ASU Mid-South, USTA Working Together to Boost Tennis

By Don Threm ASU Mid-South Media Relations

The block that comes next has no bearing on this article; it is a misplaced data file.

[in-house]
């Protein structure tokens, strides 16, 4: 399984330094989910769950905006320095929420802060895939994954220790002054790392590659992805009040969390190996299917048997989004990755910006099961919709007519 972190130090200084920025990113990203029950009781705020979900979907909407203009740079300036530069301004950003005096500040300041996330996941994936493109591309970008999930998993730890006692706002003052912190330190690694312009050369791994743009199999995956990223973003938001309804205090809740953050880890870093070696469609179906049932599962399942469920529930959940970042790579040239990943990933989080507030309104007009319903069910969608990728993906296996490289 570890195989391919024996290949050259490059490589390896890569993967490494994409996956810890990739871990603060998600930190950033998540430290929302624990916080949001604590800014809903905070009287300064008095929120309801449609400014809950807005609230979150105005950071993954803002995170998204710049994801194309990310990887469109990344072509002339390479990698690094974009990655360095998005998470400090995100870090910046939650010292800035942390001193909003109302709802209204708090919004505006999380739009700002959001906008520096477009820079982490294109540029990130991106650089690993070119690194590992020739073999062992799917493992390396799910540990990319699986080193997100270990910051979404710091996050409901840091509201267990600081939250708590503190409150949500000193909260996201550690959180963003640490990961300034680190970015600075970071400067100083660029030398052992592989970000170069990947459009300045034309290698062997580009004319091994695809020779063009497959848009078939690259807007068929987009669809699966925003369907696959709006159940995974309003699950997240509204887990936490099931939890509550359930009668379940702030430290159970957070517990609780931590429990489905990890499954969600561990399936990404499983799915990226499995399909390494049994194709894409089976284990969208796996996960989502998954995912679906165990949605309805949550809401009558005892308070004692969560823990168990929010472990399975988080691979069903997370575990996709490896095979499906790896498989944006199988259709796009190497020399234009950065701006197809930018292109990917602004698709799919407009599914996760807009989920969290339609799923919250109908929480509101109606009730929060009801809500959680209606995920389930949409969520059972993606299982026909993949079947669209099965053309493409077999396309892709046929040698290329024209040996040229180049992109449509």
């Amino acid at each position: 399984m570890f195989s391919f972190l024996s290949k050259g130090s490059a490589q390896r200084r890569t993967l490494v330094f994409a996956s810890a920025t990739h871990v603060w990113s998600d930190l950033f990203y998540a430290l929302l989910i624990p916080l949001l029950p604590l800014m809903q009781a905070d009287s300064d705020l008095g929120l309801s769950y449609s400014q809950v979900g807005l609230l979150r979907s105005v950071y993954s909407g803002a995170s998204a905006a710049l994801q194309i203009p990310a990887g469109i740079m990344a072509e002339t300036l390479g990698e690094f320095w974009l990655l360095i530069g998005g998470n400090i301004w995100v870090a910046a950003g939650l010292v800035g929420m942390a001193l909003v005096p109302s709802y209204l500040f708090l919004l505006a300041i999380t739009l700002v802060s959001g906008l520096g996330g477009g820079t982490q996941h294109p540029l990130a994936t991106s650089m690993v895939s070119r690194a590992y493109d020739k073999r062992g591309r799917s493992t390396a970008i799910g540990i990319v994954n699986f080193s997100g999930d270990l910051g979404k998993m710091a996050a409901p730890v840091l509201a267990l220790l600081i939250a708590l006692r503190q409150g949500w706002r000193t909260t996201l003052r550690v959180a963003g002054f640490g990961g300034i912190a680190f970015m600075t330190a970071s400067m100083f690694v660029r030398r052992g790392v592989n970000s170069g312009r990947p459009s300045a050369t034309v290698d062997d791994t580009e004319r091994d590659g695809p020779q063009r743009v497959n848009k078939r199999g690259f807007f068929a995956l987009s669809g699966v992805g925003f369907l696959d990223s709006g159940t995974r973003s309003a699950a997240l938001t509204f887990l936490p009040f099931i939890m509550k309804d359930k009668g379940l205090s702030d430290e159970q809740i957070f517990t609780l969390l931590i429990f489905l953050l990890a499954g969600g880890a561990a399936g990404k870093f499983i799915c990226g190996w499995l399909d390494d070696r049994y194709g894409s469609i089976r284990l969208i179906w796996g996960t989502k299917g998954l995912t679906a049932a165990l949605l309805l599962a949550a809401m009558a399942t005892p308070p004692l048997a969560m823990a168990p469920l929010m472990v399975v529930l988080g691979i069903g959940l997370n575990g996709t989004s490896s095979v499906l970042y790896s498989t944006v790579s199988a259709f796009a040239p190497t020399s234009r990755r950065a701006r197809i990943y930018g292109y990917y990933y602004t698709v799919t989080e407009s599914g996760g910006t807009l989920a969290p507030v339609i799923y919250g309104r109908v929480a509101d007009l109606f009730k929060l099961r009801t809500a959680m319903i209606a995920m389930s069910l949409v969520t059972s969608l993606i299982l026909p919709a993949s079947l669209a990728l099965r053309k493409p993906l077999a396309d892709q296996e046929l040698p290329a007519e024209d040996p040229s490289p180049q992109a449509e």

Arkansas State University Mid-South and the United States Tennis Association are working together to enhance exposure to and interest in the lifetime sport in Eastern Arkansas. Chris Stuart, Tennis Service Representative for the USTA Southern Region, met recently with Dr. Cliff Jones, ASU Mid-South Senior Vice Chancellor for Learning and Instruction, and Chris Parker, ASU Mid-South Athletic Director and Physical Education Lead Faculty, to discuss opportunities to elevate the game locally. “We’re sitting in a prime location to match up with some of the outreach that the USTA provides,” said Jones, who has played the sport for more than 30 years. “We have a reinvigorated tennis team at West Memphis High School and an active tennis program at Marion High School. We also have a student population at ASU Mid-South that is eager to be engaged in something, and we have a beautiful park in close proximity to our campus. We’re just looking for more young people to be exposed to the sport.” “I love tennis,” added Parker who has played the game for 30+ years as well. “I took lessons from a pro growing up, and I’d like to incorporate the game into the courses we offer now and also offer a stand-alone, one-hour course. I’m looking for ideas to structure the class to create the most appealing environment so more people would want to play. It’s a great game, and I think our students would enjoy learning more about it.” Stuart offered several suggestions to get the tennis ball rolling. “I think the best place to start is an in-service/professional development workshop for physical education teachers and tennis coaches in your area,” he said. “We previously did these only for PE teachers in elementary, junior, and high schools, but the last couple of years we’ve made them available for colleges, both for their coaches and their students interested in becoming coaches. “Our three-hour workshop meets all of the National Association for Sport and Physical Education (NASPE) standards, and we use nationally recognized curriculum. We work with physical education teachers on how to include tennis in their curricula for the kids. We provide the equipment and don’t charge anything for our services. All we require is that a minimum of 15 coaches, teachers, and/or students participate.” ASU Mid-South students in the spring semester Health and Physical Education classes will also participate in this one day event and learn from the instruction provided by the by USTA-Arkansas. The workshop for students, coaches, and PE teachers will focus on drills and activities that can be shared with aspiring tennis players of all ages. “We make it fun for them, and we make it hands on,” Stuart said. “It can be as simple as you want or as big as you want.” Interestingly, the preferred venue for such a workshop is not a tennis facility. “We really like doing the training sessions inside gyms,” Stuart said. “We try to avoid tennis courts because most teachers don’t have courts to work with. They use gymnasiums, cafeterias, or whatever they have.” Stuart said the professional development sessions have met with good response in every instance. “We’ve always received extremely positive feedback from teachers because they say, ‘This is stuff we need; this is stuff we do with our kids day in and day out.’ They have told us that some of their professional development amounts to little more than sitting in a classroom and taking notes about stuff that doesn’t even pertain to anything they’re doing with the kids. That drives them insane.” ASU Mid-South is looking at a day in late April or early May for the in-service training, and more details will be announced later. The college is also working toward a February organizational meeting date that would coincide with the Memphis Open tennis tournament presented by ServiceMASTER (Feb. 6-14). “We thought this could be a terrific opportunity to send folks to the tournament,” Jones said. As part of the in-service training next spring, physical education teachers, coaches, and students will learn a new, more relevant instructional approach to the sport, Stuart said. “The way it’s being taught for kids as well as adults with no prior experience is changing. We don’t start everyone on a standard 78-foot court, and we don’t use the same racquets or same balls for every level. We now utilize a ROGY system – red, orange, green, and yellow – which helps first timers learn much quicker and experience success much sooner.” Beginners start on a court about half the size of a traditional tennis surface and use red tennis balls that are slightly larger than standard ones. When players progress, they move to a 60-foot court and use orange tennis balls. The third stage includes a regulation tennis court with green tennis balls, and the fourth features the full court with a standard ball. “It allows players to take baby steps, and the pathway is a lot of fun for people new to the game,” Stuart said. “I can see where that would be a lot more enjoyable for students, a lot more engaging,” Parker said. “Sometimes new players are more inclined to give up on a regular court with regulation equipment, but the ROGY system would keep their interest and enthusiasm at a higher level. That sounds like a great approach to me.” Stuart said ASU Mid-South should also consider a Tennis on Campus club in the future, and he recommended the pursuit of grants for diversity/multicultural and children’s events. For information about sports opportunities or to express interest in the tennis collaboration, please email Parker at For general information about ASU Mid-South, visit the campus at 2000 West Broadway in West Memphis, call or email Enrollment Services at (870) 733-6728 or, or the see college’s website at


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